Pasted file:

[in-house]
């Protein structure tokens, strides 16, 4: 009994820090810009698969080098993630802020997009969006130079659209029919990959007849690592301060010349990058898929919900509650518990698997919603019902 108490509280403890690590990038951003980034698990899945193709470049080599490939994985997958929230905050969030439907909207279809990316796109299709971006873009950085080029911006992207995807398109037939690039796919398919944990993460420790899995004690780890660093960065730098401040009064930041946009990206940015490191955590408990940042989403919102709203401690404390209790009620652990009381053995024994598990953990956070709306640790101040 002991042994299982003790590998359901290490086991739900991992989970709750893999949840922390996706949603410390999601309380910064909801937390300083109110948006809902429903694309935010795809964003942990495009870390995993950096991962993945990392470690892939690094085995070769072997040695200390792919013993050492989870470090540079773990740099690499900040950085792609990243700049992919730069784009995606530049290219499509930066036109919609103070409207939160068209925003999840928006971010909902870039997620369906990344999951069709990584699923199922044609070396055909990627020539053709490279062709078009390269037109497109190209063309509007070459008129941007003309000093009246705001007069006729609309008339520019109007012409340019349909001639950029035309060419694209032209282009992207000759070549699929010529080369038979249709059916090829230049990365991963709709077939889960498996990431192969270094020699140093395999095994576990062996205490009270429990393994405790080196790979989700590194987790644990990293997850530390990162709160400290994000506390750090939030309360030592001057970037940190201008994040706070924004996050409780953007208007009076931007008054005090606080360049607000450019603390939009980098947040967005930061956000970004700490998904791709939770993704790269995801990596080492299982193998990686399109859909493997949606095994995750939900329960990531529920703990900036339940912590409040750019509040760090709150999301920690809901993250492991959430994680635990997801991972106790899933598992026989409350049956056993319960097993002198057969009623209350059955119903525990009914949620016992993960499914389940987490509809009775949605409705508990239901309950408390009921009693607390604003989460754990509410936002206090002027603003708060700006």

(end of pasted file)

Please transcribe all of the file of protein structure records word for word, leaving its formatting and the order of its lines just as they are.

[in-house]
């Protein structure tokens, strides 16, 4: 009994820090810009698969080098993630802020997009969006130079659209029919990959007849690592301060010349990058898929919900509650518990698997919603019902 108490509280403890690590990038951003980034698990899945193709470049080599490939994985997958929230905050969030439907909207279809990316796109299709971006873009950085080029911006992207995807398109037939690039796919398919944990993460420790899995004690780890660093960065730098401040009064930041946009990206940015490191955590408990940042989403919102709203401690404390209790009620652990009381053995024994598990953990956070709306640790101040 002991042994299982003790590998359901290490086991739900991992989970709750893999949840922390996706949603410390999601309380910064909801937390300083109110948006809902429903694309935010795809964003942990495009870390995993950096991962993945990392470690892939690094085995070769072997040695200390792919013993050492989870470090540079773990740099690499900040950085792609990243700049992919730069784009995606530049290219499509930066036109919609103070409207939160068209925003999840928006971010909902870039997620369906990344999951069709990584699923199922044609070396055909990627020539053709490279062709078009390269037109497109190209063309509007070459008129941007003309000093009246705001007069006729609309008339520019109007012409340019349909001639950029035309060419694209032209282009992207000759070549699929010529080369038979249709059916090829230049990365991963709709077939889960498996990431192969270094020699140093395999095994576990062996205490009270429990393994405790080196790979989700590194987790644990990293997850530390990162709160400290994000506390750090939030309360030592001057970037940190201008994040706070924004996050409780953007208007009076931007008054005090606080360049607000450019603390939009980098947040967005930061956000970004700490998904791709939770993704790269995801990596080492299982193998990686399109859909493997949606095994995750939900329960990531529920703990900036339940912590409040750019509040760090709150999301920690809901993250492991959430994680635990997801991972106790899933598992026989409350049956056993319960097993002198057969009623209350059955119903525990009914949620016992993960499914389940987490509809009775949605409705508990239901309950408390009921009693607390604003989460754990509410936002206090002027603003708060700006």